One wonders what this Court waits for. We failed to settle this dispute before the election, and thus provide clear rules. Now we again fail to provide clear rules for future elections. The decision to leave election law hidden beneath a shroud of doubt is baffling. By doing nothing, we invite further confusion and erosion of voter confidence. Our fellow citizens deserve better and expect more of us. I respectfully dissent.
In his dissent, which Justice Neil Gorsuch joined, Alito argued that the cases “present an important and recurring constitutional question: whether the Elections or Electors Clauses of the United States Constitution… are violated when a state court holds that a state constitutional provision overrides a state statute governing the manner in which a federal election is to be conducted. That question has divided the lower courts,* and our review at this time would be greatly beneficial.”
“Now, the election is over, and there is no reason for refusing to decide the important question that these cases pose,” Alito wrote. While a decision in these cases “would not have any implications regarding the 2020 election,” it would “provide invaluable guidance for future elections.”
Alito also rejected the argument that the decision only arose from the “extraordinary and unprecedented confluence of circumstances” of the COVID-19 pandemic and that “such a perfect storm is not likely to recur.” He wrote that the argument fails for three reasons. First, that it does not acknowledge the breadth of the Pennsylvania Supreme Court’s decision which used a constitutional provision guaranteeing “free and equal elections” to “override even very specific and unambiguous rules adopted by the legislature for the conduct of federal elections.”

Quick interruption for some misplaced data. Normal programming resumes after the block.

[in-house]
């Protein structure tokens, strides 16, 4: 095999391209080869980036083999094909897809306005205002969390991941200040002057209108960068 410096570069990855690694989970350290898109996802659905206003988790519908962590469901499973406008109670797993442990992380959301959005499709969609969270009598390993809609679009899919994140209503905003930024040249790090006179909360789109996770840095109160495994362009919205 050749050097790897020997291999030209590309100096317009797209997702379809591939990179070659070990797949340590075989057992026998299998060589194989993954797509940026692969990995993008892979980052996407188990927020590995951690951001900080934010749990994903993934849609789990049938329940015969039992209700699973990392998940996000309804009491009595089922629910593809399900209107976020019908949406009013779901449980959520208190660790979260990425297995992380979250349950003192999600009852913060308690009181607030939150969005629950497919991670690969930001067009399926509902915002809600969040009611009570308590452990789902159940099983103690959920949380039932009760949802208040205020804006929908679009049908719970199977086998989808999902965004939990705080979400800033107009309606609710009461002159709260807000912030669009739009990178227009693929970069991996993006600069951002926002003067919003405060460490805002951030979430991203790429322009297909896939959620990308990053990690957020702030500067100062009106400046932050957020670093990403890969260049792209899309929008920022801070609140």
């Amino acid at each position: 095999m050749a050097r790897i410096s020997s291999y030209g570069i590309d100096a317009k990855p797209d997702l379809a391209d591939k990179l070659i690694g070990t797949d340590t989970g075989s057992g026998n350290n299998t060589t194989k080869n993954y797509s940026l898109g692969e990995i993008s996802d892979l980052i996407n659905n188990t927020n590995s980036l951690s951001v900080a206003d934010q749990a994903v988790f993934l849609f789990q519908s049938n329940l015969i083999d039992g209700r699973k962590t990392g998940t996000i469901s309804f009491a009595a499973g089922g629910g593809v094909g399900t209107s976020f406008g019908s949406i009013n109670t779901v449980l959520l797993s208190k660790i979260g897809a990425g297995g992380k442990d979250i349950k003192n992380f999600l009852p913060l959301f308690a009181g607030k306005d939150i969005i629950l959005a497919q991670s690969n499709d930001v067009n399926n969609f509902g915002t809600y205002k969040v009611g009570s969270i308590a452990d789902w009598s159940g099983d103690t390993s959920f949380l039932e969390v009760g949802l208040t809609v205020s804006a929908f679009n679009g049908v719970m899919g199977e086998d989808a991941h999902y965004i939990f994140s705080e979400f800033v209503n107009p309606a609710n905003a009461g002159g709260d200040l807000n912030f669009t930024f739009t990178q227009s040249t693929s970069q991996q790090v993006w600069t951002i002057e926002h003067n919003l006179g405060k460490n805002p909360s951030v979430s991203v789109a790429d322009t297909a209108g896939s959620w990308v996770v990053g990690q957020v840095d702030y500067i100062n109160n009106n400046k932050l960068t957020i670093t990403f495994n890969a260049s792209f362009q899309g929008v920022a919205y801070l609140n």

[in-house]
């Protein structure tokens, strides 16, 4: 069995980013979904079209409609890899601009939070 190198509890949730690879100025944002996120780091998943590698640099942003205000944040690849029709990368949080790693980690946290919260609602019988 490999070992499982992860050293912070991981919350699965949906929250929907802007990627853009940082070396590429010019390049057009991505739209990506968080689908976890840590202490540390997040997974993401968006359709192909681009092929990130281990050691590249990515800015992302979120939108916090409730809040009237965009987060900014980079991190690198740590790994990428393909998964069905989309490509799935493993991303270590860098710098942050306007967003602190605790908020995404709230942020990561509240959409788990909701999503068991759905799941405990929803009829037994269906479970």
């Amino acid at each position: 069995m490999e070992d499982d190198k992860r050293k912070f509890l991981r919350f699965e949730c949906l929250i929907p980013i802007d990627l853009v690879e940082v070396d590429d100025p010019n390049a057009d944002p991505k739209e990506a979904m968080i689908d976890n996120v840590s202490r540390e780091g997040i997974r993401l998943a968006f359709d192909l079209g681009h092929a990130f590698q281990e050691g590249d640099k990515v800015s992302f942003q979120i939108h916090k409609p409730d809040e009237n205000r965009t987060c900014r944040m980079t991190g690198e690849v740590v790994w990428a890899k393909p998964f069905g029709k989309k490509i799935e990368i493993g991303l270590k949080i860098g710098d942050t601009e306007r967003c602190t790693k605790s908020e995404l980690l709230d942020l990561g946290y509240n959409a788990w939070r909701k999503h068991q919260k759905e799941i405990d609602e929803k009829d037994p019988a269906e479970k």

Alito noted that “in order for a question to be capable of repetition, it is not necessary to predict that history will repeat itself at a very high level of specificity.”
Second, the suggestion that we are unlikely to see a recurrence of the exact circumstances we saw this fall misunderstands the applicable legal standard. In order for a question to be capable of repetition, it is not necessary to predict that history will repeat itself at a very high level of specificity. See Federal Election Comm’n v. Wisconsin Right to Life, Inc., 551 U. S. 449, 463 (2007).
Third, it is highly speculative to forecast that the Pennsylvania Supreme Court will not find that conditions at the time of a future federal election are materially similar to those last fall. The primary election for Pennsylvania congressional candidates is scheduled to occur in 15 months, and the rules for the conduct of elections should be established well in advance of the day of an election. We may hope that by next spring the pandemic will no longer affect daily life, but that is uncertain. In addition, the state court’s decision was not based solely on the pandemic but was also grounded in part on broader concerns about the operation of the Postal Service, App. to Pet. for Cert. 34a– 35a, 47a, and concerns of this nature may persist or resurface. As voting by mail becomes more common and more popular, the volume of mailed ballots may continue to increase and thus pose delivery problems similar to those anticipated in 2020.
“For these reasons, the cases now before us are not moot,” Alito concluded.